A CrossFit athlete participates in a CrossFit workout


Those of us who know the feeling of “stiffness” knows first-hand that insufficient flexibility in important areas can impede performance and function.   One of the most common areas where I see a lack of flexibility rears its ugly head is in the hamstrings. Tight hamstrings are a common issue with athletes and non-athletes alike.

Hamstrings are both a hip extensor and a lower leg flexor–they help extend the thigh, open the hip, and bend the knee.  Hamstrings are also two-joint muscles–they cross both the knee and hip.  This means tight hamstrings will impact the knees, the hips, and the lower back.  Many cases of knee, hip, or back pain have tight hamstrings as a contributing factor.  

If an athlete’s hamstrings are too tight to allow them to function properly, it will cause the quads on the other side of our femurs to have to work harder than necessary.  It will also limit the potential force production of the hamstrings, meaning our deadlifts, squats, and rowing (among other things) won’t be as good as they could be.

Most importantly, short hamstrings can cause our lumbar curve to round earlier than we’d like, exposing us to potential injury.

So how to tell if you have tight hamstrings?  Lie down on your back with both legs straight and your spine in a neutral position.  Raise one thigh so it’s exactly perpendicular to the ground and bend your knee so your shin is parallel to the ground.  Keep the other leg straight and don’t let your pelvis move at all.  Now grab behind the knee that is raised.  From this position try to extend the power part of your leg–get it as straight as possible without shifting your hips or compensating in any way.  If you can get it to about 80 degrees, you’d get about a “C” in hamstring flexibility.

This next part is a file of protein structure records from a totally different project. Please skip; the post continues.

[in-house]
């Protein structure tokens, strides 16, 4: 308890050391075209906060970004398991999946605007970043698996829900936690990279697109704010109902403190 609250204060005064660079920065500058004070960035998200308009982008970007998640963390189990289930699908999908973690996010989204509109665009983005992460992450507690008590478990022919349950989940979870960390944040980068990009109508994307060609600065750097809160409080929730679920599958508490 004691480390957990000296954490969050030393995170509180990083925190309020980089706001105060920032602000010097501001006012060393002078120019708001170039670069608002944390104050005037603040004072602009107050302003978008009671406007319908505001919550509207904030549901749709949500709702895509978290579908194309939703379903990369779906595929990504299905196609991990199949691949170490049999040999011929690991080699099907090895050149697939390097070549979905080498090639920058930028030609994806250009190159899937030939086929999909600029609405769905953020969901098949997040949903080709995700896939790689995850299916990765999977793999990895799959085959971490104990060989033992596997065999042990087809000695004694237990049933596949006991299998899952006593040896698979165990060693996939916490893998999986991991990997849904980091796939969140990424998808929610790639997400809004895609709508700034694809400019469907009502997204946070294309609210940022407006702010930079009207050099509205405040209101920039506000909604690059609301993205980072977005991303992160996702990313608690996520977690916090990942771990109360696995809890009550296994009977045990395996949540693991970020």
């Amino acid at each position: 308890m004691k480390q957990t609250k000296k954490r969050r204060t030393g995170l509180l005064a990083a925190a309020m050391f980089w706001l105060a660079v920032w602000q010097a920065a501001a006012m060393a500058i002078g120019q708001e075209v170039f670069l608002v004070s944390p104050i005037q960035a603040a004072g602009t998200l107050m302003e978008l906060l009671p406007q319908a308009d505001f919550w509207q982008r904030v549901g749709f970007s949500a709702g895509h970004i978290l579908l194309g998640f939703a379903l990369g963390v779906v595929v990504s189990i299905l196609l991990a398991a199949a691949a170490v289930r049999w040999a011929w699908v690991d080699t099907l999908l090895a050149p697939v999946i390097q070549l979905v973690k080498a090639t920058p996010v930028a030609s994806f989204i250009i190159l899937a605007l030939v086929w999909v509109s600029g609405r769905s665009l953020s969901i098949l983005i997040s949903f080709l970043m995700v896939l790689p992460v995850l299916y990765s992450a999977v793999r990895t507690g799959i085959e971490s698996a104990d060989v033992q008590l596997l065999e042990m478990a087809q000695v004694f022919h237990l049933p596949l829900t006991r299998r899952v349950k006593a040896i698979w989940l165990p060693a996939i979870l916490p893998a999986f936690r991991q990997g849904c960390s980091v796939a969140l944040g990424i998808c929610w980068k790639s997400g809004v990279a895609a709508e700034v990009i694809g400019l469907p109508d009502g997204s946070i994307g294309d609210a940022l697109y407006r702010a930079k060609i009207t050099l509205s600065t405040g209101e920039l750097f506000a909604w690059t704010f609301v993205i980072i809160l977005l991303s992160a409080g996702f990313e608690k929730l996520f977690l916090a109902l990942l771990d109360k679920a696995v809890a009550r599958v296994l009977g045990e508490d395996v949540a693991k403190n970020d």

Now that we’ve established that most of us could stand to improve our hamstring flexibility, I want to share a video that will show you how to do a couple of hamstring stretches using a method I have always found to be very effective: PNF stretching.  Make sure you warm up a little before trying these stretches–never try PNF stretches on cold muscles.  

Give these stretches a try, and remember, to quote Kelly Starrett: “muscles are like obedient dogs.  They need constant, repetitive training.  One session of stretching lasting one minute isn’t going to change anything.  Stretching big muscles like hamstrings and quads takes time.”

About the Author 

Edward Getterman is a Certified CrossFit Trainer (CF-L3) and the owner of Twin Bridges CrossFit in Waco, Texas. If he can’t be at the gym or at home, he’d prefer to be at Walt Disney World. He loves deadlifts, hates running, and believes above all else that CrossFit is for everyone.



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